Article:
We think of the White House as a center of politics, of history, even of scandal, but it also has a legacy as a cultural center. "The White House: In Tune With History" (tonight at 10 on KCET and KVCR), produced by "Live From Lincoln Center" creator John Goberman, traces the lively history of musical performance at the White House.
Music has played many roles at the White House. It has served to relay political messages, as when Abraham Lincoln had the Marine Band play "Dixie" as a note of respect to the defeated South at the end of the Civil War. It has advanced political agendas, as when Eleanor Roosevelt invited black opera singer Marian Anderson to perform as a way of speaking out against segregation.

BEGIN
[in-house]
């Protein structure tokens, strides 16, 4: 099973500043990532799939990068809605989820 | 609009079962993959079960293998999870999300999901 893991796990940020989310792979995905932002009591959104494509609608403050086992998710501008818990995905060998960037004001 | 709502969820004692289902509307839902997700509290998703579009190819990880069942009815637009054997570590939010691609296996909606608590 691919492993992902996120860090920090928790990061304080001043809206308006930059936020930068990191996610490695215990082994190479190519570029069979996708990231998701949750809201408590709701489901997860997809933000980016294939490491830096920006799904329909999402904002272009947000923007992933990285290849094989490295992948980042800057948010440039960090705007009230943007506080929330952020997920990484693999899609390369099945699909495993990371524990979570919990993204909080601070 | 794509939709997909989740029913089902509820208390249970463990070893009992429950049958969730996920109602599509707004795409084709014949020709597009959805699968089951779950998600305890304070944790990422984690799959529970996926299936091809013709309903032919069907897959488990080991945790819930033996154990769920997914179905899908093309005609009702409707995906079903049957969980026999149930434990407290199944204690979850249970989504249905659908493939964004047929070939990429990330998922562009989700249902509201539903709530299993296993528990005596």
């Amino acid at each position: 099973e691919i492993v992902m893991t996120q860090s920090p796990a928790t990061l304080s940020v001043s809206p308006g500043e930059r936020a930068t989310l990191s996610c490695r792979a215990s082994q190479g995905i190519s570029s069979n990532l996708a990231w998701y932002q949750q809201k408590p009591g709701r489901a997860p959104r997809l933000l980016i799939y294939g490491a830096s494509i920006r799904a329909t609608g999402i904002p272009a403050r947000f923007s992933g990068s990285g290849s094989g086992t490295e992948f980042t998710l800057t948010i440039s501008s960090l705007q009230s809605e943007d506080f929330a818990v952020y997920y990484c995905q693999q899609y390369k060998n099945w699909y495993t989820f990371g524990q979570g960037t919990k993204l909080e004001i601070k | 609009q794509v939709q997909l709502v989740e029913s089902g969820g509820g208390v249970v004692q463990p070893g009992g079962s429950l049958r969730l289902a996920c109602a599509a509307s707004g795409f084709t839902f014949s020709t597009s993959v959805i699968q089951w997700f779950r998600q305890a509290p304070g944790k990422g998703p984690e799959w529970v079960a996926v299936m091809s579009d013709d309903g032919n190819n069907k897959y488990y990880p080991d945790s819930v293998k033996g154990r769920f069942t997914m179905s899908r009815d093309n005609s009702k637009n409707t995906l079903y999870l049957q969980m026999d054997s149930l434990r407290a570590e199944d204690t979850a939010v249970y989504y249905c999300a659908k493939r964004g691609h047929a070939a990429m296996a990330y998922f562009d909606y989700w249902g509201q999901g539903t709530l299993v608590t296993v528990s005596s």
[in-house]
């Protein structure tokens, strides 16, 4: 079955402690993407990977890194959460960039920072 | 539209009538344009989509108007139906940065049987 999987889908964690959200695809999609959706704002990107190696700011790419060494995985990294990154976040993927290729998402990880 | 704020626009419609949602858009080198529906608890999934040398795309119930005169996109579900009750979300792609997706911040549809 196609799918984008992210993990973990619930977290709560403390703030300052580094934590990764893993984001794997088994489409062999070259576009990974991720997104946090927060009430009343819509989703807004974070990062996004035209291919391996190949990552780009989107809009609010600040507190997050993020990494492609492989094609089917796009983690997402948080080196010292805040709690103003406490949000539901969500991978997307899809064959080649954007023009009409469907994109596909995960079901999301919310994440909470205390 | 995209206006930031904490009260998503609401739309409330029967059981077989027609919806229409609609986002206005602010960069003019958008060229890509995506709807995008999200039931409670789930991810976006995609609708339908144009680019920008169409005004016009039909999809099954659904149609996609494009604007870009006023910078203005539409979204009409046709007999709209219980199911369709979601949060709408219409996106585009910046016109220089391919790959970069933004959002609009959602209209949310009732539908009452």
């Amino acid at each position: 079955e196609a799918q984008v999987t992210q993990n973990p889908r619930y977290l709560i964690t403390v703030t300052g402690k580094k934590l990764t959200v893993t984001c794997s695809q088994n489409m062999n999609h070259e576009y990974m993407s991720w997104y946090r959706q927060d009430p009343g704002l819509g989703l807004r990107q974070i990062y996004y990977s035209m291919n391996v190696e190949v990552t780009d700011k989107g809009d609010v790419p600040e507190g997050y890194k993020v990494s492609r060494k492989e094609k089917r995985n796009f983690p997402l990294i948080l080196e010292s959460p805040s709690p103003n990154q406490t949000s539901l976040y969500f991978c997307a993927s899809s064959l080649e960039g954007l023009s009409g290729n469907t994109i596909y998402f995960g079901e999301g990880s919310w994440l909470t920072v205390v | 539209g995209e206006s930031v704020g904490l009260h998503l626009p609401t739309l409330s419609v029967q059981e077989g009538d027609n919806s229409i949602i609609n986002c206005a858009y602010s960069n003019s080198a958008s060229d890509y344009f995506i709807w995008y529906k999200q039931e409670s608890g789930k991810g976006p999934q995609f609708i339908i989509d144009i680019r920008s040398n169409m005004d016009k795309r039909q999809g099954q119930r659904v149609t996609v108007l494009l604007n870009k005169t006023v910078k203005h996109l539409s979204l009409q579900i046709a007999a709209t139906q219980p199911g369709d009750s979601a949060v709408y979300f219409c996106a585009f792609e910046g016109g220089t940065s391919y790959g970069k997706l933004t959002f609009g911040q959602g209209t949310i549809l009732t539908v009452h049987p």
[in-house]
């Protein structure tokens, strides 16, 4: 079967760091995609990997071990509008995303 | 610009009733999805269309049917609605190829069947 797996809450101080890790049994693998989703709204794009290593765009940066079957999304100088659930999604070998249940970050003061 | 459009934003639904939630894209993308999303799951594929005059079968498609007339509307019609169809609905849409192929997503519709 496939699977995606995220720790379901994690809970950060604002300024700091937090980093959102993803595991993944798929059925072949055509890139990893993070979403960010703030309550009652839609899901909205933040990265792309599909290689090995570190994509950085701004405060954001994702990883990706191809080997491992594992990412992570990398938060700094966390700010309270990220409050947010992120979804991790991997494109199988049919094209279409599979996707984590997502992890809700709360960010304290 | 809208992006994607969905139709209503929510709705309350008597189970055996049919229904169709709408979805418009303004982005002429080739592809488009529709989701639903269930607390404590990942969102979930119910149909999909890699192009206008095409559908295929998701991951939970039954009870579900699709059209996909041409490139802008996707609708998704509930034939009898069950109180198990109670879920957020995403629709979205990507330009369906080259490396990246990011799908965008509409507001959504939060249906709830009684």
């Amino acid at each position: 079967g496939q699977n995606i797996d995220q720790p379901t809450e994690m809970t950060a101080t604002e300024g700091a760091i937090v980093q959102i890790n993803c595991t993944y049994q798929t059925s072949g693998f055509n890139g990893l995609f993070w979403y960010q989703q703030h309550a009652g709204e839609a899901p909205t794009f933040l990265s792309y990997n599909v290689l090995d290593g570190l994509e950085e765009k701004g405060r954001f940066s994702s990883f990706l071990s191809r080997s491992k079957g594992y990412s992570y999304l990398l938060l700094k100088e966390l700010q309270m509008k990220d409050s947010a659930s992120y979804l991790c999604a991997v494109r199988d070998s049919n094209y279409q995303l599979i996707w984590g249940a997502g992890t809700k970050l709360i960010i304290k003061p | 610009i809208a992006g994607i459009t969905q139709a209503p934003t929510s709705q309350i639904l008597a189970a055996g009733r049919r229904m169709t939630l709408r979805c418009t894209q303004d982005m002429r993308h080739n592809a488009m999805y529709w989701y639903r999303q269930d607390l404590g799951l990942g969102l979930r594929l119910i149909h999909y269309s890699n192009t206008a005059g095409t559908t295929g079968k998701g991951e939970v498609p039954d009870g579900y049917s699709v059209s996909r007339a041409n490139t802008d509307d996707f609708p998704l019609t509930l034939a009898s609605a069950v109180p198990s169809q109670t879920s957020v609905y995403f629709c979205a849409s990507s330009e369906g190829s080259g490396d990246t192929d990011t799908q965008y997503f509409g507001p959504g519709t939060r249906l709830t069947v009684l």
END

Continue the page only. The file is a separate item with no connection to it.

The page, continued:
Musical performance has been used to assure visiting dignitaries that Americans are not complete cultural dunces and to reach across language barriers to find common ground. Finally, music is played at the White House for the sheer enjoyment it brings.
"In Tune With History" manages to explore all of these themes using interesting historical tidbits (who knew Truman was such an accomplished pianist?), rarely seen film footage of famous performances (such as a 1969 party for Duke Ellington that, one guest recalls, "rocked the White House"), historic photos (such as of cellist Pablo Casals' momentous performance for the Kennedys) and interviews with scholars, musicians and former first ladies.
But it is the music -- from the folk tunes enjoyed by Lincoln to John Philip Sousa's marches to Anderson's "Ave Maria" to Pearl Bailey's "Hello, Dolly!" -- that makes the film, like the White House, come to life.
"The weight of the country is on the White House," says commentator Geoffrey Holden. "Music makes it breathe, makes it alive." And it clearly has the power to soothe -- and humanize -- the savage beasts we otherwise know as politicians.